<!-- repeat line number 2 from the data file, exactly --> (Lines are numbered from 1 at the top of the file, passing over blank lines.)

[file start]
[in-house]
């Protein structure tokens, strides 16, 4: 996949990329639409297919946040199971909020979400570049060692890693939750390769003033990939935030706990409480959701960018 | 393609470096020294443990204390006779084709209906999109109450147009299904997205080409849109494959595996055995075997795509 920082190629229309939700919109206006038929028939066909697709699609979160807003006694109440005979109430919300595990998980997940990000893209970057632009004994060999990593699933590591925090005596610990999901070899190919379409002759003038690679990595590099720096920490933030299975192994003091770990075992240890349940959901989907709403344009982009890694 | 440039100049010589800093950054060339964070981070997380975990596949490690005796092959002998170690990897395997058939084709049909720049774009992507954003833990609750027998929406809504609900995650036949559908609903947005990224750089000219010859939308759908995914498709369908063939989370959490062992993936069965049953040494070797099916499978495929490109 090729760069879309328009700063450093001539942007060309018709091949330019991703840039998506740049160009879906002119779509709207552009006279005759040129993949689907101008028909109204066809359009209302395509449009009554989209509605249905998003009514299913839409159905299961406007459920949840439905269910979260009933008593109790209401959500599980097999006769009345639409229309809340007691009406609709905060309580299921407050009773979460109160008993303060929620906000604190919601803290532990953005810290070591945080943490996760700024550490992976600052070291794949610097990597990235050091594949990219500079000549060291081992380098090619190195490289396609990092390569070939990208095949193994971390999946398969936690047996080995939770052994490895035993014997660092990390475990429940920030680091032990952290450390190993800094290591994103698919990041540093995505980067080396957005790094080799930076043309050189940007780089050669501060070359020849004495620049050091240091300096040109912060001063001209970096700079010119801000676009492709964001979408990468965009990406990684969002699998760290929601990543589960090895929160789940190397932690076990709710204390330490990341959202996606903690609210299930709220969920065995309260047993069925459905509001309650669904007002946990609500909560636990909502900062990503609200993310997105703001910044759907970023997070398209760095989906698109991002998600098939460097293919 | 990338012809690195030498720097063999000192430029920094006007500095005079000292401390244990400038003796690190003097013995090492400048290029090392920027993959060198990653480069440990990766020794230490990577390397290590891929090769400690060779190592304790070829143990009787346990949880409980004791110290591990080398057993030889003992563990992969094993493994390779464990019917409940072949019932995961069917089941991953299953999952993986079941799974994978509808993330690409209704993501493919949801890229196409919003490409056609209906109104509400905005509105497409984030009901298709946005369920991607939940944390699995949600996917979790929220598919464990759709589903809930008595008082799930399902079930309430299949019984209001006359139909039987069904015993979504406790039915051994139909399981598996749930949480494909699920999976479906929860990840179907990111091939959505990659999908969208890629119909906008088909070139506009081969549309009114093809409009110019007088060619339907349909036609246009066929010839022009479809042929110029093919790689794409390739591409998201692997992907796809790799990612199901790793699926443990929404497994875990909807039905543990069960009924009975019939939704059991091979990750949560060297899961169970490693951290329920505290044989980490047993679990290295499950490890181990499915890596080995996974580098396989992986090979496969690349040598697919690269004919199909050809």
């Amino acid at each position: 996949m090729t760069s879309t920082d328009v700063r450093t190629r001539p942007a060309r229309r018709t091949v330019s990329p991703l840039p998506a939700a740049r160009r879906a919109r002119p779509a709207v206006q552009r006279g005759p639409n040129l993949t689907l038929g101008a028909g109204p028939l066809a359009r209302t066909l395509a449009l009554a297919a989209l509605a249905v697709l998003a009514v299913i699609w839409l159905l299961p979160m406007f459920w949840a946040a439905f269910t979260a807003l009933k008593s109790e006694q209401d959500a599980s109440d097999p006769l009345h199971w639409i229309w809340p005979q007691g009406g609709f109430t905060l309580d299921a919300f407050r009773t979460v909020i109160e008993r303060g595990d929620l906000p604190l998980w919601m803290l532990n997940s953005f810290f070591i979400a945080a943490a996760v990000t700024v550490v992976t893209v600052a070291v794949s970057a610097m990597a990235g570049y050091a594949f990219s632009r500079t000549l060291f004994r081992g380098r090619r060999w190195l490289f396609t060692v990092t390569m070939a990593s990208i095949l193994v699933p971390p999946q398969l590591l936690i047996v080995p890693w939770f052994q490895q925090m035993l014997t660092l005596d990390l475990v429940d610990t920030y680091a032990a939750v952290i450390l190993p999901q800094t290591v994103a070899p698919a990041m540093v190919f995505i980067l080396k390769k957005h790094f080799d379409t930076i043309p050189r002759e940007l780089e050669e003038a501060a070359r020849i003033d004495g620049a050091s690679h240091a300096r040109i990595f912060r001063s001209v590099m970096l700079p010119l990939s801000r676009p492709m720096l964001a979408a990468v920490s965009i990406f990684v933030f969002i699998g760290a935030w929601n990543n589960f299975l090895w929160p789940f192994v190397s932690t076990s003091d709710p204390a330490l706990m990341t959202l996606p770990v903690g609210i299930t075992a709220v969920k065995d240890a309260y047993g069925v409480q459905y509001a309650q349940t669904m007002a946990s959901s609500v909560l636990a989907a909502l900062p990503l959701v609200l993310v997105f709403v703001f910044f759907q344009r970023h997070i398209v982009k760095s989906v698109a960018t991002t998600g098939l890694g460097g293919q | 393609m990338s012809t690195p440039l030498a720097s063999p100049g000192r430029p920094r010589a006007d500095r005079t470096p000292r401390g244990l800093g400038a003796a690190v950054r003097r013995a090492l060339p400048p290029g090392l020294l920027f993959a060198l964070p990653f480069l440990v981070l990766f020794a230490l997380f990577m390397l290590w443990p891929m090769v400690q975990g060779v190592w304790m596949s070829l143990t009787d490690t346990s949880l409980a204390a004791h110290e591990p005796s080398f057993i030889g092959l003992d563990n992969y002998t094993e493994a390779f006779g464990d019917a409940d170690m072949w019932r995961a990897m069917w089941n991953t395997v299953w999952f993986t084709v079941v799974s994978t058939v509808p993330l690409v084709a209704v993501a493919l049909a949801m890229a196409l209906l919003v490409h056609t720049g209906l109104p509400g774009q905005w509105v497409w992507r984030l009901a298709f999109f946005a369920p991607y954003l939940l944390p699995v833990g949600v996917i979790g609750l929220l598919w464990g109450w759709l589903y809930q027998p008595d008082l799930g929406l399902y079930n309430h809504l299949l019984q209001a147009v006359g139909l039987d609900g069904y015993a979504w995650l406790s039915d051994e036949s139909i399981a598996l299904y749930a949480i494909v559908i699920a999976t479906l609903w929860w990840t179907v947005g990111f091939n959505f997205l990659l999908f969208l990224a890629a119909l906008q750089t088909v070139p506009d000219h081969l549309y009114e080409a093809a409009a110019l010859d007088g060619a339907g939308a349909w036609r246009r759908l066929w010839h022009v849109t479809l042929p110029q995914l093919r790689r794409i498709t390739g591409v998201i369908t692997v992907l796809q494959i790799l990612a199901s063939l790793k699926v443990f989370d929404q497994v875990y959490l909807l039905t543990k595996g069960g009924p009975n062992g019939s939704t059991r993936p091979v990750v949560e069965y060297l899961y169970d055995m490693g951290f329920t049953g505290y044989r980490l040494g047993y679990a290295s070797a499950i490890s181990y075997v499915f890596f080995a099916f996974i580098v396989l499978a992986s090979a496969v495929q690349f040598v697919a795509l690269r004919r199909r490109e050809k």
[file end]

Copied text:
């Protein structure tokens, strides 16, 4: 996949990329639409297919946040199971909020979400570049060692890693939750390769003033990939935030706990409480959701960018 | 393609470096020294443990204390006779084709209906999109109450147009299904997205080409849109494959595996055995075997795509 920082190629229309939700919109206006038929028939066909697709699609979160807003006694109440005979109430919300595990998980997940990000893209970057632009004994060999990593699933590591925090005596610990999901070899190919379409002759003038690679990595590099720096920490933030299975192994003091770990075992240890349940959901989907709403344009982009890694 | 440039100049010589800093950054060339964070981070997380975990596949490690005796092959002998170690990897395997058939084709049909720049774009992507954003833990609750027998929406809504609900995650036949559908609903947005990224750089000219010859939308759908995914498709369908063939989370959490062992993936069965049953040494070797099916499978495929490109 090729760069879309328009700063450093001539942007060309018709091949330019991703840039998506740049160009879906002119779509709207552009006279005759040129993949689907101008028909109204066809359009209302395509449009009554989209509605249905998003009514299913839409159905299961406007459920949840439905269910979260009933008593109790209401959500599980097999006769009345639409229309809340007691009406609709905060309580299921407050009773979460109160008993303060929620906000604190919601803290532990953005810290070591945080943490996760700024550490992976600052070291794949610097990597990235050091594949990219500079000549060291081992380098090619190195490289396609990092390569070939990208095949193994971390999946398969936690047996080995939770052994490895035993014997660092990390475990429940920030680091032990952290450390190993800094290591994103698919990041540093995505980067080396957005790094080799930076043309050189940007780089050669501060070359020849004495620049050091240091300096040109912060001063001209970096700079010119801000676009492709964001979408990468965009990406990684969002699998760290929601990543589960090895929160789940190397932690076990709710204390330490990341959202996606903690609210299930709220969920065995309260047993069925459905509001309650669904007002946990609500909560636990909502900062990503609200993310997105703001910044759907970023997070398209760095989906698109991002998600098939460097293919 | 990338012809690195030498720097063999000192430029920094006007500095005079000292401390244990400038003796690190003097013995090492400048290029090392920027993959060198990653480069440990990766020794230490990577390397290590891929090769400690060779190592304790070829143990009787346990949880409980004791110290591990080398057993030889003992563990992969094993493994390779464990019917409940072949019932995961069917089941991953299953999952993986079941799974994978509808993330690409209704993501493919949801890229196409919003490409056609209906109104509400905005509105497409984030009901298709946005369920991607939940944390699995949600996917979790929220598919464990759709589903809930008595008082799930399902079930309430299949019984209001006359139909039987069904015993979504406790039915051994139909399981598996749930949480494909699920999976479906929860990840179907990111091939959505990659999908969208890629119909906008088909070139506009081969549309009114093809409009110019007088060619339907349909036609246009066929010839022009479809042929110029093919790689794409390739591409998201692997992907796809790799990612199901790793699926443990929404497994875990909807039905543990069960009924009975019939939704059991091979990750949560060297899961169970490693951290329920505290044989980490047993679990290295499950490890181990499915890596080995996974580098396989992986090979496969690349040598697919690269004919199909050809």